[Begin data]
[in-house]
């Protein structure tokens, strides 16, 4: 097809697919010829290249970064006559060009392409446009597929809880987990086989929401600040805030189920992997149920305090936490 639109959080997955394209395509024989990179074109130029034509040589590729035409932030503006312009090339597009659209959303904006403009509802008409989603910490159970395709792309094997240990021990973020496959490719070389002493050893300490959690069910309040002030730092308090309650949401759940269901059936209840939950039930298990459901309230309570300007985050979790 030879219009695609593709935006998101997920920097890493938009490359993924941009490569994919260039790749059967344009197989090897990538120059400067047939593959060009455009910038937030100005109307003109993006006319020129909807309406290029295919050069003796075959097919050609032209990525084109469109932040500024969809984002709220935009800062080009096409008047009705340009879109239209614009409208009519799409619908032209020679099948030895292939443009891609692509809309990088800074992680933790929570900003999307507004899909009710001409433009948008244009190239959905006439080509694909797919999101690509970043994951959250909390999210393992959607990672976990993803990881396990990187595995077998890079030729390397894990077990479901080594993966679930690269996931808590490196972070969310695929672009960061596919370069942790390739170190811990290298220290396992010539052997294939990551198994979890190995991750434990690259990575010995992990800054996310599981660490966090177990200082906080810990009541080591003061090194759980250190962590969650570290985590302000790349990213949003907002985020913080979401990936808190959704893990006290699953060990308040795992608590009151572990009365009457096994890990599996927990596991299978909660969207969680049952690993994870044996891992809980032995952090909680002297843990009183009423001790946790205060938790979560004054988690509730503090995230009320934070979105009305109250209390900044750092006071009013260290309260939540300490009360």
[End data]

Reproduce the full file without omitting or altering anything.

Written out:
[in-house]
């Protein structure tokens, strides 16, 4: 097809697919010829290249970064006559060009392409446009597929809880987990086989929401600040805030189920992997149920305090936490 639109959080997955394209395509024989990179074109130029034509040589590729035409932030503006312009090339597009659209959303904006403009509802008409989603910490159970395709792309094997240990021990973020496959490719070389002493050893300490959690069910309040002030730092308090309650949401759940269901059936209840939950039930298990459901309230309570300007985050979790 030879219009695609593709935006998101997920920097890493938009490359993924941009490569994919260039790749059967344009197989090897990538120059400067047939593959060009455009910038937030100005109307003109993006006319020129909807309406290029295919050069003796075959097919050609032209990525084109469109932040500024969809984002709220935009800062080009096409008047009705340009879109239209614009409208009519799409619908032209020679099948030895292939443009891609692509809309990088800074992680933790929570900003999307507004899909009710001409433009948008244009190239959905006439080509694909797919999101690509970043994951959250909390999210393992959607990672976990993803990881396990990187595995077998890079030729390397894990077990479901080594993966679930690269996931808590490196972070969310695929672009960061596919370069942790390739170190811990290298220290396992010539052997294939990551198994979890190995991750434990690259990575010995992990800054996310599981660490966090177990200082906080810990009541080591003061090194759980250190962590969650570290985590302000790349990213949003907002985020913080979401990936808190959704893990006290699953060990308040795992608590009151572990009365009457096994890990599996927990596991299978909660969207969680049952690993994870044996891992809980032995952090909680002297843990009183009423001790946790205060938790979560004054988690509730503090995230009320934070979105009305109250209390900044750092006071009013260290309260939540300490009360």